A Missed Opportunity
China and Japan have been in the news recently for the same reason. They both have shrinking, and aging, populations. The reactions of both countries have been similar, too. They are looking for ways to increase their populations. Since neither country is immigration friendly, they are trying to do it through increased births.
China’s population has fallen for the first time since 1961. They had just 6.77 births per 10,000 people last year. The US had over 11. Xi Jinping, China’s leader, says that boosting birth rates is a priority for the country. Japan’s population has fallen from 128 million people in 2017 to 125 million people now. The whole country had only 800,000 births last year. Japan’s Prime Minister, Fumio Kishida, says, “Japan is standing on the verge of whether we can continue to function as a society. Focusing attention on policies regarding children and child-rearing is an issue that cannot wait and cannot be postponed.”
The reason both countries are worried is because of the conventional wisdom regarding declining and aging populations. People say that a country needs more workers to continue to grow. They also say that the current workers are the ones who support the elderly who have left the workforce. Without enough young workers, the social security system collapses. That’s not even getting into the shrinking tax base. The government will be forced to shrink as less revenue comes in due to the smaller population. That all makes it sound very bad.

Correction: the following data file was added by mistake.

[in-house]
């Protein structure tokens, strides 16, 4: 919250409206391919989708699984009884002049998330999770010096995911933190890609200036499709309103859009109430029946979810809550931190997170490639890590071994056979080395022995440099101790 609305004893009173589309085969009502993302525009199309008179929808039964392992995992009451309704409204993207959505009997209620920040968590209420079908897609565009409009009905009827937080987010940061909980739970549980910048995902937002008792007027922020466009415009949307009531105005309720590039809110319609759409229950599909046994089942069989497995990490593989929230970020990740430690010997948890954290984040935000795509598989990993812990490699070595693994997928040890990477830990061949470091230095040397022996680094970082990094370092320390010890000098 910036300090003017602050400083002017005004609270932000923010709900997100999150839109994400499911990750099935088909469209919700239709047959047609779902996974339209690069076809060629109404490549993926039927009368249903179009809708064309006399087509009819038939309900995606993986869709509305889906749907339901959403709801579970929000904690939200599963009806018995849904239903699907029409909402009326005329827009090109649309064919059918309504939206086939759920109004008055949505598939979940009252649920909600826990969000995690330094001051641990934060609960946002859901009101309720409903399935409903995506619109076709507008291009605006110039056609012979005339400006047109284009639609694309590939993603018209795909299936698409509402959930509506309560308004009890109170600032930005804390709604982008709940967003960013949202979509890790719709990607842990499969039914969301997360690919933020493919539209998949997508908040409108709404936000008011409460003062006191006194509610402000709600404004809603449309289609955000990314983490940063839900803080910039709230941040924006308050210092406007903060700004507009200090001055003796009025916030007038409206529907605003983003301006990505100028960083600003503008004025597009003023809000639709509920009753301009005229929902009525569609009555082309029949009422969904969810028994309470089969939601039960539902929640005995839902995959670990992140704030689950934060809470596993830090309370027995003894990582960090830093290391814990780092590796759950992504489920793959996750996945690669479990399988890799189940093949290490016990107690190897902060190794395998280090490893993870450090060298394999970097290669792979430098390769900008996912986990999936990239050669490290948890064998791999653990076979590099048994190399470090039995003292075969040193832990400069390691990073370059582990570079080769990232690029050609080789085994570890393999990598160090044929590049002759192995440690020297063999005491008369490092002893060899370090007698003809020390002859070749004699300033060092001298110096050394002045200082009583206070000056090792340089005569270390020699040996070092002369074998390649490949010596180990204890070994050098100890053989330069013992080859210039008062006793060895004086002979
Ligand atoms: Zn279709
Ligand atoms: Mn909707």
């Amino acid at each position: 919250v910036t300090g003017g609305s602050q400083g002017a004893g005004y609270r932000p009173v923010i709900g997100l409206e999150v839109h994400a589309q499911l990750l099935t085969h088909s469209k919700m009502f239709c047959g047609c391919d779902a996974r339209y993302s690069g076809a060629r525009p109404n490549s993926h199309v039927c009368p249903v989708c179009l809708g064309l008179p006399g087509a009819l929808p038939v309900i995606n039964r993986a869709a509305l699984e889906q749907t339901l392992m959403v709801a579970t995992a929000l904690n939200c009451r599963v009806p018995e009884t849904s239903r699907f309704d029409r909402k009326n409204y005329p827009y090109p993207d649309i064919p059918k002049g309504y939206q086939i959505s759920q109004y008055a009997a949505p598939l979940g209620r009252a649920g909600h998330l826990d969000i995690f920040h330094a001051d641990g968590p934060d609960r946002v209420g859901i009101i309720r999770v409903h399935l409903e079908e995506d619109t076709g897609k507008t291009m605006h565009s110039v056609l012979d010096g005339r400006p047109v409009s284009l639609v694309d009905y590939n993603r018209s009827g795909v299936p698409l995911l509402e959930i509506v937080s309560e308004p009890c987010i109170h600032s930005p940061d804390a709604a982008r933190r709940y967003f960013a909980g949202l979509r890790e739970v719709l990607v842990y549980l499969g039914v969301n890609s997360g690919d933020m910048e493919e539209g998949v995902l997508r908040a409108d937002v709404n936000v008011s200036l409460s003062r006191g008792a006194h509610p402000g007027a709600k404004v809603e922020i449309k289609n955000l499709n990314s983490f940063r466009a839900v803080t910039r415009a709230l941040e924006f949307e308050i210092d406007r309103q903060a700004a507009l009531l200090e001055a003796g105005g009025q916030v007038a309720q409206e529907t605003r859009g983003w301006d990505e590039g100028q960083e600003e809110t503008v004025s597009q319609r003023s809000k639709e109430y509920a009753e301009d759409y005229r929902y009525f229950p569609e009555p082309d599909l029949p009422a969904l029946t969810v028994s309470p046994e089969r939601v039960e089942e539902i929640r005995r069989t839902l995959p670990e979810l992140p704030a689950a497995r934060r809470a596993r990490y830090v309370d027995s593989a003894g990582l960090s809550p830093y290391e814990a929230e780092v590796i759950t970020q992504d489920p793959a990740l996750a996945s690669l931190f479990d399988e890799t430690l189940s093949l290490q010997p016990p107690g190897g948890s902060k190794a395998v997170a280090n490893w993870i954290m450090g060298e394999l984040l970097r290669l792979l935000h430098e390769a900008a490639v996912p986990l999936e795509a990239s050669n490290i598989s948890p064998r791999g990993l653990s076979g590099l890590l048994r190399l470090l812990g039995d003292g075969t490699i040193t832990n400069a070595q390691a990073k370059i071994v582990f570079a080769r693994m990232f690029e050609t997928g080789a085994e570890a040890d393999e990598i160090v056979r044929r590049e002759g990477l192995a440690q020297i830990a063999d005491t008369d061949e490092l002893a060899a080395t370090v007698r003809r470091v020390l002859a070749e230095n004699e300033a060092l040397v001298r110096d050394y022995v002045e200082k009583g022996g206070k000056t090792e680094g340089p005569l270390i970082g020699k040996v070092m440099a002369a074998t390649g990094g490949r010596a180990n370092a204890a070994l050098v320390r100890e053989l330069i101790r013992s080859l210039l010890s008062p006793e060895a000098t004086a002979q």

The shrinking and aging populations should not have been a surprise to either country. Demographers have been talking about it for decades. It’s one of those human oddities where as a society gets richer, its birth rate falls. The world population is expected to shrink, too. We will top out sometime in this century and it will start falling after that.
If the conventional wisdom is right, we’re in for a world of hurt. If we think we’re going to fix things by encouraging more births, I have a hunch we’re going to be disappointed. Rather than trying to reverse the demographics, China and Japan should be searching for ways to overturn the conventional wisdom.
We have reached a technological point where this should be possible. (I’ve talked about this a bit here and here.) All it takes is some unconventional thinking. (I probably shouldn’t say “all it takes” since people tend to be bad at unconventional thinking.) For so long, we’ve had a steadily growing population. We need to think seriously about what to do as things change. The answers can’t come from the same old economic playbook. We’ve never planned for a shrinking economy before, but that’s what China and Japan have to do now.
I’m going to refrain from specific policy proposals here. I’m not an economist or social scientist. I’m just some schmo with a blog. All I know for certain is that making more babies isn’t the way to go. At best, it’s delaying the inevitable. It’s avoiding the problem. This should be seen as an opportunity to experiment. If only Japan and China and the rest of the world have the courage to try something new, shrinking and aging populations won’t have to lead to a crisis.